Legislature(2003 - 2004)
03/12/2003 08:36 AM FSH
* first hearing in first committee of referral
= bill was previously heard/scheduled
= bill was previously heard/scheduled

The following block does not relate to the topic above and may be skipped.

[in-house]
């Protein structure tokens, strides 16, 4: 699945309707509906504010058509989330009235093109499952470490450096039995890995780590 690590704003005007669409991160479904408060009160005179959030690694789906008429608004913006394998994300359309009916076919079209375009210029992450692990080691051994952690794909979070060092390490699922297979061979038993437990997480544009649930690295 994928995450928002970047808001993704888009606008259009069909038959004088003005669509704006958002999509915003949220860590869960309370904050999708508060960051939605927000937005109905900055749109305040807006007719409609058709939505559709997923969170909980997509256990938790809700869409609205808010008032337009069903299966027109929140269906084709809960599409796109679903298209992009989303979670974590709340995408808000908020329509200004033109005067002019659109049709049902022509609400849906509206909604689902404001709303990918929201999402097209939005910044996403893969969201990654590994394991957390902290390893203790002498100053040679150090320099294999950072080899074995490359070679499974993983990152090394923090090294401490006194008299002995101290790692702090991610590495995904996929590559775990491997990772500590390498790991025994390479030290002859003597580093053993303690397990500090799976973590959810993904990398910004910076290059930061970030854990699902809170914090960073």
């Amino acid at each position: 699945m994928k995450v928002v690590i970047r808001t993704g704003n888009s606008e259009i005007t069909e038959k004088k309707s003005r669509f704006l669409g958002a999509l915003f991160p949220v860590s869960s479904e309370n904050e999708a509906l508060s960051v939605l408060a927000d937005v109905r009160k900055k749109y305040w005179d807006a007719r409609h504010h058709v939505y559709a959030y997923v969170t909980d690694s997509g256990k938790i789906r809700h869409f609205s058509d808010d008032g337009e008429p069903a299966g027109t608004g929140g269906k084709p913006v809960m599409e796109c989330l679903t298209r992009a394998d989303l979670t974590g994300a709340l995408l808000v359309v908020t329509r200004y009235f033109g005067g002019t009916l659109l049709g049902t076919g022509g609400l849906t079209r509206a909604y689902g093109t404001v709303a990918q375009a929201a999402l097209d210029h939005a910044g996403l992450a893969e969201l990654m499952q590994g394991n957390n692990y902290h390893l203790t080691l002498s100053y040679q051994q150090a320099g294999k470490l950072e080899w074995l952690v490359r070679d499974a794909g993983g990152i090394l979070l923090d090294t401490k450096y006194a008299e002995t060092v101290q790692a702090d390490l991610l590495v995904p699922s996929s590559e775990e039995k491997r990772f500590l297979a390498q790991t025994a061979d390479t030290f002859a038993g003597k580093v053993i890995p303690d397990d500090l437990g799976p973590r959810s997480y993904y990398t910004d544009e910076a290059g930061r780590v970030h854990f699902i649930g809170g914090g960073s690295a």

HB 105-COMMERCIAL FISHING LOANS CHAIR SEATON announced that the only order of business would be HOUSE BILL NO. 105, "An Act relating to loans to satisfy past due federal tax obligations of commercial fishermen and to the commercial fishing loan program." Number 0247 CHERYL SUTTON, Staff to the Joint Legislative Salmon Industry Task Force ("Task Force"), Alaska State Legislature, testified that she was speaking on behalf of Senator Gary Stevens who is a member of the Task Force and who was a Representative when he sponsored HB 105. She stated that HB 105 is a fairly simple bill that involves just a few changes and that most of the language in the bill is already existing law. She explained that basically HB 105 reinstates a provision that was previously law during fiscal years 1995 through 1997 and also during 2001 through 2003. The provision allowed commercial fishermen to obtain secured - and she emphasized "secured" - loans for retiring Internal Revenue Service (IRS) debt. MS. SUTTON said that it was obvious that the long-term crisis facing the salmon industry affects the ability of fishermen to pay taxes. She indicated that perhaps the most compelling point is the seizing of limited entry permits, and the state's interest in that regard. She said there are other elements of the bill that are very important, and she referred to page 4, Section 3, line 31, to the deletion of the word "promptly" pertaining to foreclosed permits. Number 0613 MS. SUTTON explained that the Task Force considers this to be important because currently, if a permit is foreclosed, the Division of Investments is compelled to immediately advertise to sell that permit. She said this occurrence is not in the best interest of the state or of the person whose permit was foreclosed, and the Task Force is interested in providing for some latitude by removing the word "promptly" from statute. In this way, some latitude would be given to the Division of Investments relative to the advertising and sale of that permit. She indicated that there was also hope that through the continuing work of the Task Force and the legislative body, other provisions would be addressing permits and HB 105 would be one element in that regard "in terms of reducing the numbers of permits in areas, and so forth." Number 0816 MS. SUTTON continued that [the committee] would probably want to focus on the issue of receiving loans for retiring IRS debt. She referred to the "Policies And Procedures" from the Department of Community and Economic Development (DCED) in the committee packets, indicating that the loans are not issued "willy-nilly" but are secure, strict, collateralized loans. She added that this aspect of the bill is a very big issue in Western Alaska. Number 0866 GREG WINEGAR, Director, Division of Investments, Department of Community & Economic Development (DCED), testified that HB 105 makes several changes to the Commercial Fishing Revolving Loan Fund (CFRLF) administered by the agency. He said it allows for loans to be made to Alaskan harvesters in order to pay off federal tax obligations jeopardizing permits. He said this is very similar to a program that was in effect during 1995 through 1997 and also during 2001 to 2003. He said he anticipates the program to be very small - perhaps five or ten loans per year - saying that it provides another tool for certain harvesters to deal with IRS-related problems, which, he added, is important. MR. WINEGAR continued that the bill also makes a small change to the refinancing program that allows harvesters to take advantage of reduced interest rates when they occur. He noted that this has been a popular program, as interest rates have been declining dramatically within the past year or two, adding that there is a quick and streamlined process for handling those requests. He stated that current law requires that a 0.5 percent refinancing fee be charged for refinancing; HB 105 would remove that requirement, resulting in a slight reduction to the loan fund. He said this reduction would not adversely affect the financial integrity of the fund, as this fund has performed fairly well over the years, is totally self-sufficient, and does not rely on general fund support. He said the fiscal note reflects the small change that would take place regarding the loan fund, noting that the feeling is that rates are pretty near to the bottom right now, so the impact on the fund would be fairly small. MR. WINEGAR said that Section 3 of the bill makes a change to the foreclosure statutes because currently the requirement is to promptly advertise and sell permits. The change would allow for more flexibility in handling permits in a manner that would better serve the interests of the state and, in many instances, of the borrower as well. He stated that the bill was generated as a result of work done by the Task Force and that the department supports HB 105. Number 1069 REPRESENTATIVE SAMUELS asked what the default rate was when the program was previously in existence. MR. WINEGAR replied that there were a total of 307 loans over a five-year period, 24 of which had gone through the foreclosure process. He noted that the number of borrowers delinquent on loans is an estimated 45 percent, with a number of those individuals having extension requests and working out solutions with the department. He explained that the program "kicked in" in 1996 or 1997 and was followed by some pretty rough seasons, indicating that he thought this had an effect on the portfolio. Number 1139 CHAIR SEATON asked if the previously mentioned numbers of "307 and 24" fell under the federal tax program. MR. WINEGAR replied that those numbers refer to loans that were made under a loan program very similar to this one - and that they refer to the tax obligation portion of the portfolio. REPRESENTATIVE SAMUELS inquired about the rules, asking how far back the debt was incurred; he wondered if, for example, it could be "mired with the feds" for 10 years before coming to the department for relief, or if it was the previous year's debt, or if it was regulation that "you can't get the loan out of debt that is over 'x' number of years old." Number 1197 MR. WINEGER responded that there is quite a variety, explaining that when the program was initially created there was a substantial noncompliance problem in existence. He said that the IRS was able to match up fish ticket information with tax return information and found that there were a number of people out of compliance, some for many years, and some for a few years. He explained that there are not any restrictions regarding how far back "they can go" and that it is taken on a case-by-case basis. He stated that there is a maximum loan restriction, and emphasized that these are loans, saying that collateral needs to be provided and also that items typically looked at for other loans are looked at in this situation as well. MR. WINEGAR, in response to a question from Chair Seaton about refinancing, replied that the refinancing program is completely separate from the tax obligation portion of the portfolio, and allows for the refinancing of any loan that was made under the Commercial Fishing Revolving Loan Fund. He said that anybody who has a loan through the department who is still eligible would qualify for the refinancing. CHAIR SEATON referred to the fiscal note and asked if it pertained to all loans or only pertained to the IRS. MR. WINEGAR said the fiscal note related to the refinancing portion of the bill. He stated that the actual tax obligation portion of the bill does not have any fiscal impact at all because it would be handled by existing staff. He restated that the program would involve very few loans - perhaps 10 or 15 loans per year - and he also restated that the fiscal note relates to removing the 0.5 percent fee for the refinancing program. Number 1346 REPRESENTATIVE GUTTENBERG referred to the earlier testimony about the loans being fairly self-sufficient and the default rate of about 45 percent; he questioned the correlation between self-sufficiency and the default rate. MR. WINEGAR responded that the portfolio has been in existence for a long time, since 1972, and has been revolving for a long time. He repeated that this program is a very small portion of the loans that have been made during that period of time, saying that over the life of the program, almost $360 million in loans have been made. CHAIR SEATON referred to Mr. Winegar's comment that the refinancing program is currently "near the floor" and asked if this pertained to the interest rates' being at a certain level or if it pertained to a bottom interest rate's being charged on the loans. Number 1433 MR. WINEGAR responded that the interest rates are tied to the prime rate and that it is "prime plus two." He explained that essentially borrowers have taken advantage of the rates going down over the past few years. He said the department's rates are looked at quarterly and mirror what the prime rate is doing. He said prime rates are at an all-time record low, which is not to say that they couldn't go a little bit lower - in fact, "recently the feds have considered another quarter-point drop and they are meeting on the 18th." He said that the department is figuring that the rates are pretty near to the bottom and that the portfolio has already largely been refinanced. Mr. Winegar noted that if the rates were to fall further, the fiscal note would probably need to be adjusted. Number 1490 CHAIR SEATON asked if there was a "floor interest rate" that under statute could be charged, under these loans. MR. WINEGAR said there is no floor but there is a ceiling at 10.5 [percent]. CHAIR SEATON asked for a typical profile of a person who might be refinancing under the tax portion of this loan. MR. WINEGAR replied that the largest majority of the portfolio is from rural communities. He referred to the booklet in the committee packet entitled "Volunteer Tax and Loan Program" as an example of a way to get information to rural areas within the state. He said that often it is people who have difficulties filing returns or who have those kinds of difficulties and then "come to us and ask for help." CHAIR SEATON asked if, generally, this might pertain to a Bering Sea crabber who also has a permit and just decided to not pay taxes. MR. WINEGAR confirmed that this is not the typical type of borrower at all. Number 1585 BRUCE TWOMLEY, Chairman, Commercial Fisheries Entry Commission (CFEC), Alaska Department of Fish & Game, said that for years the [CFEC] has had a relationship with the IRS because of being assigned the duty to protect Alaskan fishermen's "right to fish" that state law has always declared to be a privilege, but that the IRS has always considered as an asset that could be seized. He said when a limited entry permit is so seized, the risk is that the permit, instead of staying in the hands of a local Alaskan, will go to a nonresident who will get it at a "bargain basement sale" sponsored by the IRS. He mentioned a short anecdote that he suggested would put the loan program in context. He related that in the course of extensive dealings with the IRS over the years, he came to know Chuck Stromey (ph), the former head of special proceedings in Anchorage, a fine gentlemen, he said, who recognized the problem of achieving compliance in rural Alaska. Mr. Stromey attended a meeting of the Association of Village Council Presidents on the lower Kuskokwim, after which he said, "My God, we're trying to collect money from people who don't even know we exist!" Number 1694 MR. TWOMLEY continued that the real function of the loan program is that it gives people some hope and it gives the IRS something else to look towards other than the permit. He said that regarding people in the villages, the limited entry permit may be the only item of cash value, so it would, unfortunately, be attractive to the IRS and would also be an easy target. He said the rates of noncompliance among small business fishermen aren't that different from the rates of noncompliance among lawyers or cab drivers. He said fishermen are a target because of this "little prize" that has an easy cash value. He added that the transferability aspect serves to keep local fishermen "in the water" by supporting the fishermen and their family members and villages. Number 1748 MR. TWOMLEY continued that the loan program provides a tool for negotiating with the IRS. He said the department has always been able to persuade the IRS that there are easier ways to solve these problems than "jerking Alaska fishermen out of the water" and destroying their lives in the process. He said that is why the [CFEC] has a stake in this and supports the legislation. Number 1788 BRUCE HENDRICKSON, Fisherman, testified that he was a salmon fisherman from Area M and thanked the committee for HB 105, saying that he thought that removing the 0.5 percent fee would be helpful. He said he wanted to speak to the related issue of debt relief for the salmon industry fisherman. He said that this is a revolving loan fund and does not impact the state budget, but he would never want to see a fisheries program taking funds away from something such as a children's program. However, he said he would like to see the revolving loan fund be given the flexibility to "write down" loans to current market values or close to market value because it's unrealistic to pay back an asset for which 93 or 97 percent of the value is gone. MR. HENDRICKSON continued that it is unrealistic for the state or lending institutions to expect to be able to get the value in the form of collateral, and [to assume] that the fishermen would absorb that loss in order to pay for something that is only worth 7 percent. He said the values are down to 7 percent because the cash flows are down so badly, so fishermen don't have the ability to repay. Mr. Hendrickson said fishermen will not be making loans in the future if these assets are foreclosed. He stated that permits that are seized, whether for taxes or for nonperformance of the loan, would end up out of state. He concluded by saying that he wants to "plant a seed" and hopes that when the Task Force devises a plan for debt relief, there will be consideration and support for a program similar to what the farm program had through the federal land bank for farmers. Number 1962 STEVE BROWN, President, Concerned Area M Fishermen, said he was representing a group of salmon permit holders on the Alaska Kenai Peninsula and said that about 25 percent of the permit holders in the fishery live in the Kenai Peninsula, mostly in the Homer area. He spoke in support of HB 105, saying that it is a fairly modest step in the right direction that will be helpful to Alaskan fishermen in attempts to "weather the storm" in the salmon industry. He said he applauds the efforts to retain ownership in Alaskans' hands. Number 2609 MR. BROWN continued that the 0.5 percent refinance fee is small but valuable, saying that "as you know, interest rates are at historic lows" and that if people can pay market rates on their loans without having to shell out several hundred or, in some cases, over a thousand dollars, then this is helpful. He commented that this was the "tip of the iceberg" and noted that there are four permit holders in his fishery who are in the process of losing their permits, just within the past few months, and he thinks that the "avalanche is just starting to cascade down the mountain" and is going to gather speed unless we "roll up our sleeves and figure out what we're going to do." Number 2075 REPRESENTATIVE BERKOWITZ moved to report HB 105 out of committee with individual recommendations and the [accompanying fiscal note]. Number 2097 REPRESENTATIVE SAMUELS objected, commenting that the aforementioned number of 45 percent [mentioned in testimony by Mr. Winegar] is a large number and needs to be seriously considered. He then withdrew his objection. Number 2123 CHAIR SEATON asked if there was any further objection. There being none, HB 105 was reported from the House Special Committee on Fisheries.